Roger Stone Posted A Photo Of The Judge Presiding Over His Case Next To Crosshairs

Stone deleted the post and published a statement saying, "any inference that this was meant to somehow threaten the Judge or disrespect court is categorically false."

Roger Stone, a longtime Republican operative and adviser to President Donald Trump who was charged with lying to Congress, posted a photo Monday on Instagram of a judge presiding over his case in which she appears to be next to a crosshairs symbol.

The post comes days after the judge, US District Judge Amy Berman Jackson, rejected Stone's effort to get his case reassigned to a new judge.

Jackson had also previously ruled that Stone couldn’t talk to news outlets in front of her courthouse.

Stone, 66, took to Instagram to bring attention to special counsel Robert Mueller, saying he used “legal trickery” to place his case in front of Jackson, a US district judge in the District of Columbia. Stone's case is being prosecuted jointly by Mueller's office and the US Attorney's Office in Washington.

“Through legal trickery Deep State hitman Robert Mueller has guaranteed that my upcoming show trial is before Judge Amy Berman Jackson , an Obama appointed Judge who dismissed the Benghazi charges again [sic] Hillary Clinton and incarcerated Paul Manafort prior to his conviction for any crime,” Stone wrote in the caption to the photo, including the hashtag #fixisin.

Since January, Stone has posted regularly to the photo-sharing website to claim that he did nothing wrong with regard to charges that he lied to Congress about his contact with WikiLeaks. Last month, a federal grand jury in Washington, DC, indicted Stone on one count of obstructing Congress, five counts of making false statements to Congress, and one count of witness tampering. He pleaded not guilty at a Jan. 29 hearing.

The photograph — a version of which appeared earlier on a site pushing false conspiracy theories — featured a target symbol near the judge's head. The symbol is also associated with the Zodiac killer.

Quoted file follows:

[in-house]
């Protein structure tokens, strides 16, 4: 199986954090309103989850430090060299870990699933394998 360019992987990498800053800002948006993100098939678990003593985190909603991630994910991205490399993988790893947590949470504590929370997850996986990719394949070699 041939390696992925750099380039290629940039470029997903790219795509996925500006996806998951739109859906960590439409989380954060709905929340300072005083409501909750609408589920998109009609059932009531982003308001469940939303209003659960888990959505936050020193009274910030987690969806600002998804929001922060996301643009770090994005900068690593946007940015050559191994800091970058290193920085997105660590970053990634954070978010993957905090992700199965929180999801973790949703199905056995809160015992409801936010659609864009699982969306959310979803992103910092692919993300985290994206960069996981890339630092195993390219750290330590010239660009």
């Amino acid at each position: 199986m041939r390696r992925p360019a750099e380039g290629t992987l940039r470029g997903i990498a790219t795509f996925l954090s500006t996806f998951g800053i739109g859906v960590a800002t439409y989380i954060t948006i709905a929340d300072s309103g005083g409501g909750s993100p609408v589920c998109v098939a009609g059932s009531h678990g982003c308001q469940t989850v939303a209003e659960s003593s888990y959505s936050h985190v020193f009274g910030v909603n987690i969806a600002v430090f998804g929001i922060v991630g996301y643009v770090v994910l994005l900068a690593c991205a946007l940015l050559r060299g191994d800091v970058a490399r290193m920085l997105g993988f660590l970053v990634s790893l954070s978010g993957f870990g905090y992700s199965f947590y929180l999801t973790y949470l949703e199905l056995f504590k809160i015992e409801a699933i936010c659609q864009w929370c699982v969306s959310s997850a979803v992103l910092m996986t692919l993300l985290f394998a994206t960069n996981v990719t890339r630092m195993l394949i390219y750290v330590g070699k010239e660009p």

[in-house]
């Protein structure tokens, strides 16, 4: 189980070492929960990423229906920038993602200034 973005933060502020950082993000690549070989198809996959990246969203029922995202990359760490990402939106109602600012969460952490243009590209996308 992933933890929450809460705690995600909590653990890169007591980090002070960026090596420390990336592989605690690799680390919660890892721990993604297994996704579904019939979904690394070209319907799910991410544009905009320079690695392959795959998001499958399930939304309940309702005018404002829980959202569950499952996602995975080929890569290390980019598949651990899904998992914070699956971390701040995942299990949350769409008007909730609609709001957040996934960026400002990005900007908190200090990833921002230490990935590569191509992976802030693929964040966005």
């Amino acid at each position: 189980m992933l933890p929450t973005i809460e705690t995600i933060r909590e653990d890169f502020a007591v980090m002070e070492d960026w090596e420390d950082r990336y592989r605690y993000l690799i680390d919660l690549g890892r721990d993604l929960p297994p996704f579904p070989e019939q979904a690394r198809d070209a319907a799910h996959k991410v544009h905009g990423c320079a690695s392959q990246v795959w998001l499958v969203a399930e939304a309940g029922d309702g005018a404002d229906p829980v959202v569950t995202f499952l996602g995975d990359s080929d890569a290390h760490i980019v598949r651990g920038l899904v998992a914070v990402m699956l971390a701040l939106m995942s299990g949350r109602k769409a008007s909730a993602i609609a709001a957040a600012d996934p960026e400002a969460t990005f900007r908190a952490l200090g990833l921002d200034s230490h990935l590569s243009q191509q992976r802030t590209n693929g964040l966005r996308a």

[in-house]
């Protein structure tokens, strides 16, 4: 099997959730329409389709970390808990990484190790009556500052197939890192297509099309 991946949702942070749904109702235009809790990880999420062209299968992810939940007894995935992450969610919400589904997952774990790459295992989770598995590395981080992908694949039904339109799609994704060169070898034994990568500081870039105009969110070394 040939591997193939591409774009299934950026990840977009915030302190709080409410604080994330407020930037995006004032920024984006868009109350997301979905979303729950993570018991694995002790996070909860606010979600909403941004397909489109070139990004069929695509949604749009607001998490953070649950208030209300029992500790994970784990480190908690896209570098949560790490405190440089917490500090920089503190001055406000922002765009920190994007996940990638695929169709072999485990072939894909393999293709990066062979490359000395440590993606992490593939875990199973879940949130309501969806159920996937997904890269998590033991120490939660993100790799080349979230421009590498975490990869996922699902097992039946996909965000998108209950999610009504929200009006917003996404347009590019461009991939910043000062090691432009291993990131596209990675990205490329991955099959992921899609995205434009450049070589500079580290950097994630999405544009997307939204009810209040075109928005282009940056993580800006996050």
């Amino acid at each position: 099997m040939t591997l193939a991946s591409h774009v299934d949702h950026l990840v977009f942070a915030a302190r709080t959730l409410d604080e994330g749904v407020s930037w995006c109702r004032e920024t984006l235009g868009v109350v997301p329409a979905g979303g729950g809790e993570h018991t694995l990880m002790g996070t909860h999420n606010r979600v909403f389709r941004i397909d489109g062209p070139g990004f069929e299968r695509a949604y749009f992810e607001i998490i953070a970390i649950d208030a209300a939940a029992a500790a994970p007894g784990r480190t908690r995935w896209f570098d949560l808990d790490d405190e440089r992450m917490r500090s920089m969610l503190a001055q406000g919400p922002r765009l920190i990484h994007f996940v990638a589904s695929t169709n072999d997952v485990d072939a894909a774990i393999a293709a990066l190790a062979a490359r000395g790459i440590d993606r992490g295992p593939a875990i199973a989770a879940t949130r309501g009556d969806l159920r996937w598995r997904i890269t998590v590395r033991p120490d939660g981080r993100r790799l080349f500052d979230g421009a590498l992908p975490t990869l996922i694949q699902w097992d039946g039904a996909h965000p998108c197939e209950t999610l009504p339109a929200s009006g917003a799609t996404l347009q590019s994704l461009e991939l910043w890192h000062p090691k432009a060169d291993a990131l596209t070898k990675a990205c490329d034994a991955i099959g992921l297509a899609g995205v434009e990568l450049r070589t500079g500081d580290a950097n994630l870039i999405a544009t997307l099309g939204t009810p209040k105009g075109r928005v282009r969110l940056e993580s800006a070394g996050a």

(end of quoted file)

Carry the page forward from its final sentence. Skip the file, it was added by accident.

Peter Carr, a spokesperson for the special counsel's office, declined to comment.

Instagram’s terms of service states that the service will “remove content that contains credible threats or hate speech” and that “serious threats of harm to public and personal safety aren't allowed.” An Instagram representative said the post was a violation of the social network's rules.

Within 30 minutes of BuzzFeed News first inquiring about Stone’s post, it was gone from the photo-sharing site. A representative for Instagram said that the company did not remove the image, suggesting that Stone did so himself.

Stone later shared a statement — which he reiterated when reached by BuzzFeed News — saying, "This was random photo taken from the internet .Any [sic] inference that this was meant to somehow threaten the Judge or disrespect court is categorically false."

Stone included the hashtag #rogerstonedidnothingwrong in the caption of the new Instagram post. In a subsequent Instagram post, he provided another update saying that the crosshairs "are in fact the logo of the organization that originally posted it [sic] something called corruption central."